If it is in copyright, then whoever owns the print rights for Australia needs to determine who is allowed to sell it. Having permission to arrange a piece does not give you the right to sell it.

    If it's not in copyright, the arranger owns all rights.

    The commissioner has no copyrights in the piece and therefore can't give permission to someone to sell it.
     
  15. KMJ Recordings

    KMJ Recordings Supporting Member

    The rights could be assigned by contract though, Philip, could they not (although unlikely)?

    Happy New Year btw :D
     
  16. Anglo Music Press

    Anglo Music Press Active Member

    Yes indeed, but it is much more likely that the rights would be licensed than assigned.

    We're still a bit in the dark about the nature of this piece in question. But I'm assuming it's an arrangemnet of a copyright work. The copyright of the arrangement (ie the skill used in the arranging, rather than the finished piece itself) belongs to the arranger and everything else belongs to the copyright holder. If anyone wants to publish the piece both these parties would need to be consulted and licences sought.
     
  17. brassneck

    brassneck Active Member

    Happy New Year Philip, Keith et al. Looks like we are covering old ground that centres on what permission and rights the arranger agreed at the time of the license grant. Distribution and sales still have to negotiated with the original copyright holder in my opinion for sharing of profits and royalties.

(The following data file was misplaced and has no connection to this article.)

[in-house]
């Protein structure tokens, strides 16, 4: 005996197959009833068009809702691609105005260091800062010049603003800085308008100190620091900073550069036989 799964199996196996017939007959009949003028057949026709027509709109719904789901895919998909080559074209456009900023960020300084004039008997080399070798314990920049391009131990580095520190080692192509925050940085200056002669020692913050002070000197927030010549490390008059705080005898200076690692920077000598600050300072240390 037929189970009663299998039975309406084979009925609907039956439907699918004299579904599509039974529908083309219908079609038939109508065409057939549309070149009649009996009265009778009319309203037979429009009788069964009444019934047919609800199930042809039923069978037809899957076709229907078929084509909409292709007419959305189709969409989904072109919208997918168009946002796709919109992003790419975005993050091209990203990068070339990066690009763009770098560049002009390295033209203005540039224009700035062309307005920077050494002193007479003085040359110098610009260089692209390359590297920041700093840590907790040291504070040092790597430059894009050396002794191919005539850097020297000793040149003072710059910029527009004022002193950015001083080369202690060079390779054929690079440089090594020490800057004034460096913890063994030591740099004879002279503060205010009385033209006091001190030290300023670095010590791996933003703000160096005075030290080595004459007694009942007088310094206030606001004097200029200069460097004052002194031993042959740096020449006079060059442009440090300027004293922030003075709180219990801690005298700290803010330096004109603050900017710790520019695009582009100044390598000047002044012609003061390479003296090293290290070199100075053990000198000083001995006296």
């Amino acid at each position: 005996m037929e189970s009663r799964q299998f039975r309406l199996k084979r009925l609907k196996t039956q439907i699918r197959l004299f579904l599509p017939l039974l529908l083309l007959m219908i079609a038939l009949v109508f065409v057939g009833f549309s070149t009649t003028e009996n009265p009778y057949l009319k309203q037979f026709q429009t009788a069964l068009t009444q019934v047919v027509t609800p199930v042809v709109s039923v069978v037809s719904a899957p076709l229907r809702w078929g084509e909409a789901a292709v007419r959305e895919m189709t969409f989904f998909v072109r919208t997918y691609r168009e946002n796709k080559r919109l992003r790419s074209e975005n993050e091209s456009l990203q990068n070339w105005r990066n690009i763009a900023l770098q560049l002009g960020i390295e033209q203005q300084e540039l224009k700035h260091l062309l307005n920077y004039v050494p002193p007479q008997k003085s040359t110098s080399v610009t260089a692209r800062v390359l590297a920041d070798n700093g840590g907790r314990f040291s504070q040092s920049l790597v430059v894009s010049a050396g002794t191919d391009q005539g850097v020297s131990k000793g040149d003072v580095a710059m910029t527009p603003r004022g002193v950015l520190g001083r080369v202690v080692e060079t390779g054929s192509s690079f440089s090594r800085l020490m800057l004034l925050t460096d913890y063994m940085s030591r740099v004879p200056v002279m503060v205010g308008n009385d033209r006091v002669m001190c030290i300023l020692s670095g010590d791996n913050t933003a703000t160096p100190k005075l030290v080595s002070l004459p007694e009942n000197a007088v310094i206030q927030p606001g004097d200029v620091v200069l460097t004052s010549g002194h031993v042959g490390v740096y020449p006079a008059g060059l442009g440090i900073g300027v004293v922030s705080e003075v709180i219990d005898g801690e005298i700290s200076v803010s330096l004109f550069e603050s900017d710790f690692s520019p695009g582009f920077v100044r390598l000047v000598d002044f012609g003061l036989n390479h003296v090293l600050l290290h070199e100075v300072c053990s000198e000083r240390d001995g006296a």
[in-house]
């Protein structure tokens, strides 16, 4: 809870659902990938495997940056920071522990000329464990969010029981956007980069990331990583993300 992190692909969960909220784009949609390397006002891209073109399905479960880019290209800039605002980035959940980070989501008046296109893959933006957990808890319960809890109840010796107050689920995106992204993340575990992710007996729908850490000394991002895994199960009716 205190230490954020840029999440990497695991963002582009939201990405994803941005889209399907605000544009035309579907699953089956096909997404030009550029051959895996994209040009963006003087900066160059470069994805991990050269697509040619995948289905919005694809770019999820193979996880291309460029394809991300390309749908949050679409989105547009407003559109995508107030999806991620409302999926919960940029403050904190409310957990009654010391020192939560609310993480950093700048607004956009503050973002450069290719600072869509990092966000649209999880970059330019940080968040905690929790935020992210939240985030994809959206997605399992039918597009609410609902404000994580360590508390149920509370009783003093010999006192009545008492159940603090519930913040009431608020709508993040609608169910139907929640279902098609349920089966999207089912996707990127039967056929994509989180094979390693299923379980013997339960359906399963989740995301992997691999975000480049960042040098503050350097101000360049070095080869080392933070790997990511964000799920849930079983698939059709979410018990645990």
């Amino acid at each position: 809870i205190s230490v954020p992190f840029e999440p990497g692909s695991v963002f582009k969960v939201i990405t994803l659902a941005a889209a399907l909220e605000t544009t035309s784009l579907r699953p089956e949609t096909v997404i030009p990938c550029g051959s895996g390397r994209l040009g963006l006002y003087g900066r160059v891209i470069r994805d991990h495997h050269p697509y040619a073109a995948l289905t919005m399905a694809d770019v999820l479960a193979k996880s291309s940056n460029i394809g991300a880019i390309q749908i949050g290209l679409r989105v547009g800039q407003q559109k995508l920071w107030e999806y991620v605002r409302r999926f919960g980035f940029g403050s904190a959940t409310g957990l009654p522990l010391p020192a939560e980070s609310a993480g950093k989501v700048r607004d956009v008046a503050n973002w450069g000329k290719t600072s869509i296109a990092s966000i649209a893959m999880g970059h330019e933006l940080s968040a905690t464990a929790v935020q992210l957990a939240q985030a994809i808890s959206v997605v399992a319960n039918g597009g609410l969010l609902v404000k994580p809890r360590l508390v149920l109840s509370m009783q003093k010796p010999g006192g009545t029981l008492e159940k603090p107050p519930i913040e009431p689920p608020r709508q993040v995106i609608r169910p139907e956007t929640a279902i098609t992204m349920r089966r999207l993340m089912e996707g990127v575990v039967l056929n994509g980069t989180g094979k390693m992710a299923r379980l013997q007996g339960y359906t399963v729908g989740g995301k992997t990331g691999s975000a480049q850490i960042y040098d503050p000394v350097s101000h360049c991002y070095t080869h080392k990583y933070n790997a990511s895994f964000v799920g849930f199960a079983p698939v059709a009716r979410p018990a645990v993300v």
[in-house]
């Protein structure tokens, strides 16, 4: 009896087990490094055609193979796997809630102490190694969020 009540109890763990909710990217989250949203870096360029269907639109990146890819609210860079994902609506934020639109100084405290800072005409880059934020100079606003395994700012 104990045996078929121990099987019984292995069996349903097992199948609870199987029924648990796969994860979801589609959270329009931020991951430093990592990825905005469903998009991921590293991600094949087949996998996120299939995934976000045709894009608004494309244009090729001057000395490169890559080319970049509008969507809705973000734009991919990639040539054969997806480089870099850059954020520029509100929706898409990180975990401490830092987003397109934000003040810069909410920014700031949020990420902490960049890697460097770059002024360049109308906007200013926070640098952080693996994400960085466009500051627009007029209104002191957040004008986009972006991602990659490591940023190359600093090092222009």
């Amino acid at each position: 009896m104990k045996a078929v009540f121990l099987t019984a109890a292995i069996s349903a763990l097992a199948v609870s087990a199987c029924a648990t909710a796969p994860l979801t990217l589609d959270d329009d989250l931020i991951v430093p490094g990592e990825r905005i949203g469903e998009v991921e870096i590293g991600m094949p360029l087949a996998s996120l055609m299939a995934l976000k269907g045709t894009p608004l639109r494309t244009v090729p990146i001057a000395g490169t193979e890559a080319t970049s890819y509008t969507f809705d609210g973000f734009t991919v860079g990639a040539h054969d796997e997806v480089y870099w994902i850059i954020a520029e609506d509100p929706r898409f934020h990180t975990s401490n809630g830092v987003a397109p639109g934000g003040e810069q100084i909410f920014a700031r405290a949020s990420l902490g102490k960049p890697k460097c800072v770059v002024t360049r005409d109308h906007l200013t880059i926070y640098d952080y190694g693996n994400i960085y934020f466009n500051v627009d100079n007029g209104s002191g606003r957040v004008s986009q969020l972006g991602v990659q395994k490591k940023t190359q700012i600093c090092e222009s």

18. nethers

    nethers Active Member

    Sorry, I should have clarified. It's an arrangement of a classical work where copyright has expired.

    Thanks for all of the thoughts so far guys!
     
  19. brassneck

    brassneck Active Member

    - then there shouldn't be any problems publishing the ditty if it's in the public domain! (... unless ownership belongs to the party that commissioned it!)
     
  20. nethers

    nethers Active Member

    Sorry, I'll try again!

    The original is now in the public domain - the arrangement I have been given is not!
     
  21. Anglo Music Press

    Anglo Music Press Active Member

    Thanks for the clarification. That makes it much easier!

    The arranger (rather than the commissioner) will own the copyright in the piece and you would need to assign it from him/her if you want to publish it.